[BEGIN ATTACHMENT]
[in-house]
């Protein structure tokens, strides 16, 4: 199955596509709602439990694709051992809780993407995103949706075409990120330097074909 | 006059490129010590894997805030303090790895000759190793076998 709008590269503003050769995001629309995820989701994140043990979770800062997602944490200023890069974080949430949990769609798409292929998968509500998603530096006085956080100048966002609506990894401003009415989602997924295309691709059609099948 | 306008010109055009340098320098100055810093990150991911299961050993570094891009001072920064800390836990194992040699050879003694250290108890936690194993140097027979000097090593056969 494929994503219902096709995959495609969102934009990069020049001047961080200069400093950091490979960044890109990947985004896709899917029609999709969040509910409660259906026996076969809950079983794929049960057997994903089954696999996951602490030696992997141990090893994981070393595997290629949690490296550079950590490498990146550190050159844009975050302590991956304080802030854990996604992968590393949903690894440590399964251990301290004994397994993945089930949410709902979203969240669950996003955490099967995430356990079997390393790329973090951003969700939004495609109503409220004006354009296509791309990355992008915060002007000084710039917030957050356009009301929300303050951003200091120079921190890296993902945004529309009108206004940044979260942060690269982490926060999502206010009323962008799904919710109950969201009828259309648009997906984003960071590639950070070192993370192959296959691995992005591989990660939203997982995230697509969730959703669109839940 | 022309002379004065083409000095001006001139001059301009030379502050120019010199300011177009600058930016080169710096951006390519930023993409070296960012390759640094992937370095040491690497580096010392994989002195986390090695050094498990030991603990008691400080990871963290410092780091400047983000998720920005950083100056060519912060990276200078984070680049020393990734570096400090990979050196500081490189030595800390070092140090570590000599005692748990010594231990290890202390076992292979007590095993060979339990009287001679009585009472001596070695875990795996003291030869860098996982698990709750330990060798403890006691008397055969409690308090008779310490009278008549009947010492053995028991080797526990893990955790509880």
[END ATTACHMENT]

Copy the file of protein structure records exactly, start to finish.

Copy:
[in-house]
């Protein structure tokens, strides 16, 4: 199955596509709602439990694709051992809780993407995103949706075409990120330097074909 | 006059490129010590894997805030303090790895000759190793076998 709008590269503003050769995001629309995820989701994140043990979770800062997602944490200023890069974080949430949990769609798409292929998968509500998603530096006085956080100048966002609506990894401003009415989602997924295309691709059609099948 | 306008010109055009340098320098100055810093990150991911299961050993570094891009001072920064800390836990194992040699050879003694250290108890936690194993140097027979000097090593056969 494929994503219902096709995959495609969102934009990069020049001047961080200069400093950091490979960044890109990947985004896709899917029609999709969040509910409660259906026996076969809950079983794929049960057997994903089954696999996951602490030696992997141990090893994981070393595997290629949690490296550079950590490498990146550190050159844009975050302590991956304080802030854990996604992968590393949903690894440590399964251990301290004994397994993945089930949410709902979203969240669950996003955490099967995430356990079997390393790329973090951003969700939004495609109503409220004006354009296509791309990355992008915060002007000084710039917030957050356009009301929300303050951003200091120079921190890296993902945004529309009108206004940044979260942060690269982490926060999502206010009323962008799904919710109950969201009828259309648009997906984003960071590639950070070192993370192959296959691995992005591989990660939203997982995230697509969730959703669109839940 | 022309002379004065083409000095001006001139001059301009030379502050120019010199300011177009600058930016080169710096951006390519930023993409070296960012390759640094992937370095040491690497580096010392994989002195986390090695050094498990030991603990008691400080990871963290410092780091400047983000998720920005950083100056060519912060990276200078984070680049020393990734570096400090990979050196500081490189030595800390070092140090570590000599005692748990010594231990290890202390076992292979007590095993060979339990009287001679009585009472001596070695875990795996003291030869860098996982698990709750330990060798403890006691008397055969409690308090008779310490009278008549009947010492053995028991080797526990893990955790509880």